The idea of assessing the performance of (willing) workers, whether good or bad, separate from the system in which they work, is a management trap. The lessons of Dr. Deming’s Red Bead Experiment, with bowls of thousands of red and white beads, help managers avoid that trap. As Dr. Deming educated and entertained (or, perhaps, edutained) thousands of attendees around the world in his Four Day Seminars, equipped with his paddle and beads, his aim was to create a moment of enlightenment; the number of red or white beads in each draw of the paddle is a measure of the performance of the system, including the willing worker, not one separate from them. A reference to the “declining performance” (of the workers) is a reminder that Ford’s “talent-management” policy, as well as the WSJ reporting, appears to be stuck in the orbit of overlooking the system in which the workers operate, one controlled by management.

Could it be that these workers, and many others, are doing their best in a bad system? Needless to say, the same managers have found themselves adjusting quickly to the future of electric cars.

Doing the wrong thing right.

In appreciation of John Hunter’s “layoffs” blog, if layoffs are a failure of management, and, if the declining performance of members of their workforce is also a failure of management, how is management within Ford (and elsewhere) learning to improve their own declining performance?

To borrow from Russ Ackoff, improving a “talent-management” policy that strives to improve the declining performance of the workers, absent awareness of the system in which they work, is a great example of how to do the wrong thing right. What is management to do instead? Why not begin by studying for the first time or revisiting the lessons of the Red Bead Experiment? With assistance, such a first step, perhaps with assistance from an experienced Deming coach, could begin to transform their needs assessment from one of reversing a decline in the performance of the workers to one of a need to improve how management can better contribute to the performance of the overall system, one which includes themselves and all workers.  Dr. Deming’s System of Profound Knowledge can provide a strong foundation for shifting the old economics of “talent management” to the new economics of leading with a systems view.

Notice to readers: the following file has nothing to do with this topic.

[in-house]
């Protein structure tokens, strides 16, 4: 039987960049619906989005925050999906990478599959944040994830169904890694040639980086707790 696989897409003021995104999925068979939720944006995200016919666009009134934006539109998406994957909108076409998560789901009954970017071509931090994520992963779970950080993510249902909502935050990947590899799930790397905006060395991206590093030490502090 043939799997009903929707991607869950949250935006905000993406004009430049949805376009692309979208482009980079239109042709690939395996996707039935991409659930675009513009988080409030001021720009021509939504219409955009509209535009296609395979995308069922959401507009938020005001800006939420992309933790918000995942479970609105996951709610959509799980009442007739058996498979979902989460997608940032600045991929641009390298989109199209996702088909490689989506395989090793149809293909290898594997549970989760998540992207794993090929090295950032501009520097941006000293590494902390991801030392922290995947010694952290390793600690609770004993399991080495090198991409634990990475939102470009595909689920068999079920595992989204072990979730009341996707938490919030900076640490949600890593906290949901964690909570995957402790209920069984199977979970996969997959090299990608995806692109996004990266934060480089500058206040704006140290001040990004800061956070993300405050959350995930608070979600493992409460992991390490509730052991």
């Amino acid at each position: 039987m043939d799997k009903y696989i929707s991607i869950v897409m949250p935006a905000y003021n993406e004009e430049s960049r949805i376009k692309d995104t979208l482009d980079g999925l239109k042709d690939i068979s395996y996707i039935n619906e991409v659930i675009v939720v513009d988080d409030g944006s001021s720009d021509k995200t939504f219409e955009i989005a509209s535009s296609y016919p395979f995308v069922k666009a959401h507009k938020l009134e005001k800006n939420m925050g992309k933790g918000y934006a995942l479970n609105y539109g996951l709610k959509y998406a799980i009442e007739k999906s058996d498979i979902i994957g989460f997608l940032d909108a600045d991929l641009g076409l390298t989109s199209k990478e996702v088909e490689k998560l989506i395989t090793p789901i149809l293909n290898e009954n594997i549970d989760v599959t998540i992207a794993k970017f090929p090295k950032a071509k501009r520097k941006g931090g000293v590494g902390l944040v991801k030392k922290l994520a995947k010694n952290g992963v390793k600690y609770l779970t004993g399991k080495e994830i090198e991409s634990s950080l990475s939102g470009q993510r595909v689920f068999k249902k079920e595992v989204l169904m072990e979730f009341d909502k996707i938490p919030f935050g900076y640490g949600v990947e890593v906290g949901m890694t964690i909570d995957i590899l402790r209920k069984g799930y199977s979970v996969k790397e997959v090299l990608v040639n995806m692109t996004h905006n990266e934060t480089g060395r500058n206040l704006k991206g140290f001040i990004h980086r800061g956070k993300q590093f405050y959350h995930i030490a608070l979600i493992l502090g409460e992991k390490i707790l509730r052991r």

1 Ford has made moves to streamline its white-collar workforce to slash costs by about $3 billion annually by 2026.  Wall Street Journal, October 31, 2022

1 thought on “Looking at Layoffs Through the Deming Lens”

  1. Has always stuck with me- this notion that the system, owned by management, is the key place to look when the numbers aren’t “adding up”. (Corollary also true – changed systems change performance)

    At the same time, I’ve encountered very few managers who take this view, rather choosing to point anywhere but the mirror.